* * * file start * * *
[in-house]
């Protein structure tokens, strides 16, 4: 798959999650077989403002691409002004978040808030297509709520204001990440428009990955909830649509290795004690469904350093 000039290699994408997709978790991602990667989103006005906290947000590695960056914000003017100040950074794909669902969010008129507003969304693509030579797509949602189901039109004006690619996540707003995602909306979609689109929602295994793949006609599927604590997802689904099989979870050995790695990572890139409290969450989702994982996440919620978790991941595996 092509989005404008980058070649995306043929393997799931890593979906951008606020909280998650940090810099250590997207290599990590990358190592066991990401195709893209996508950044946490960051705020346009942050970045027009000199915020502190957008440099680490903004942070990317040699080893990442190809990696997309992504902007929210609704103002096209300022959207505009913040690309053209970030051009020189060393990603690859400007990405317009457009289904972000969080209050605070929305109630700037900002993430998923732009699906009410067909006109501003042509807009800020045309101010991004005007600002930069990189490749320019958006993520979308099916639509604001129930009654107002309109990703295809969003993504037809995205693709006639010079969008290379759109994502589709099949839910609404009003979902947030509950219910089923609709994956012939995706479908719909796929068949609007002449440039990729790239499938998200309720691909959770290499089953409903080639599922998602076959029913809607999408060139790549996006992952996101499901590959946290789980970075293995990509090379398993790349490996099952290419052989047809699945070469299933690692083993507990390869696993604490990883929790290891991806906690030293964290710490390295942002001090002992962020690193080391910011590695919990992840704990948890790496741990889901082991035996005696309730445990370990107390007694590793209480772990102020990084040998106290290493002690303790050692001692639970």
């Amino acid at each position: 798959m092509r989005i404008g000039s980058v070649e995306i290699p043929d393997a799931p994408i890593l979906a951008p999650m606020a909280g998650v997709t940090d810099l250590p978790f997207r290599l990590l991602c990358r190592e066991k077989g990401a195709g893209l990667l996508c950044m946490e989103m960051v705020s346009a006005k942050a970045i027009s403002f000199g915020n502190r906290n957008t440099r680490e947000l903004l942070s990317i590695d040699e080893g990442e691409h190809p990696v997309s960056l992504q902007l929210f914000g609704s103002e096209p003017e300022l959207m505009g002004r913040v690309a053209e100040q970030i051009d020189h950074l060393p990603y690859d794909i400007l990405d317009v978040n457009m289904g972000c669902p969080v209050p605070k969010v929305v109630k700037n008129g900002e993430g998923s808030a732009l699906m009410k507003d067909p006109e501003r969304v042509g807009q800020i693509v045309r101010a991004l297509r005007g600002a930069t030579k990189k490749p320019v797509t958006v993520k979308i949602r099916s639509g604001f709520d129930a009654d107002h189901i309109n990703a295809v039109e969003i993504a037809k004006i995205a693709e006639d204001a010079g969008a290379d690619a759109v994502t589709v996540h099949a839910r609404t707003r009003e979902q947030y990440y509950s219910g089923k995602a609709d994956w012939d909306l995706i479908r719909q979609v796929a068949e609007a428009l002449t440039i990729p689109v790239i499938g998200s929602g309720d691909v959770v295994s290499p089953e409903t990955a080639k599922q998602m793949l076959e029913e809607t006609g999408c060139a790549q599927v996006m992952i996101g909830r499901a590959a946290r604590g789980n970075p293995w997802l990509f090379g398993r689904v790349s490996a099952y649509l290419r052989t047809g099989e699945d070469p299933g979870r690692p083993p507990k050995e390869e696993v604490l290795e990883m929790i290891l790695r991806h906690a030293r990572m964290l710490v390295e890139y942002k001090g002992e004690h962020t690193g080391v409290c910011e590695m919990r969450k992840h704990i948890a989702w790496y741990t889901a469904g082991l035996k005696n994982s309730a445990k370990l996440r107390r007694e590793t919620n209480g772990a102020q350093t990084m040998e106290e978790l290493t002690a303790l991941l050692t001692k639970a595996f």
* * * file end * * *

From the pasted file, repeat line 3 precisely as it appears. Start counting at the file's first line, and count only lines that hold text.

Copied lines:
């Amino acid at each position: 798959m092509r989005i404008g000039s980058v070649e995306i290699p043929d393997a799931p994408i890593l979906a951008p999650m606020a909280g998650v997709t940090d810099l250590p978790f997207r290599l990590l991602c990358r190592e066991k077989g990401a195709g893209l990667l996508c950044m946490e989103m960051v705020s346009a006005k942050a970045i027009s403002f000199g915020n502190r906290n957008t440099r680490e947000l903004l942070s990317i590695d040699e080893g990442e691409h190809p990696v997309s960056l992504q902007l929210f914000g609704s103002e096209p003017e300022l959207m505009g002004r913040v690309a053209e100040q970030i051009d020189h950074l060393p990603y690859d794909i400007l990405d317009v978040n457009m289904g972000c669902p969080v209050p605070k969010v929305v109630k700037n008129g900002e993430g998923s808030a732009l699906m009410k507003d067909p006109e501003r969304v042509g807009q800020i693509v045309r101010a991004l297509r005007g600002a930069t030579k990189k490749p320019v797509t958006v993520k979308i949602r099916s639509g604001f709520d129930a009654d107002h189901i309109n990703a295809v039109e969003i993504a037809k004006i995205a693709e006639d204001a010079g969008a290379d690619a759109v994502t589709v996540h099949a839910r609404t707003r009003e979902q947030y990440y509950s219910g089923k995602a609709d994956w012939d909306l995706i479908r719909q979609v796929a068949e609007a428009l002449t440039i990729p689109v790239i499938g998200s929602g309720d691909v959770v295994s290499p089953e409903t990955a080639k599922q998602m793949l076959e029913e809607t006609g999408c060139a790549q599927v996006m992952i996101g909830r499901a590959a946290r604590g789980n970075p293995w997802l990509f090379g398993r689904v790349s490996a099952y649509l290419r052989t047809g099989e699945d070469p299933g979870r690692p083993p507990k050995e390869e696993v604490l290795e990883m929790i290891l790695r991806h906690a030293r990572m964290l710490v390295e890139y942002k001090g002992e004690h962020t690193g080391v409290c910011e590695m919990r969450k992840h704990i948890a989702w790496y741990t889901a469904g082991l035996k005696n994982s309730a445990k370990l996440r107390r007694e590793t919620n209480g772990a102020q350093t990084m040998e106290e978790l290493t002690a303790l991941l050692t001692k639970a595996f």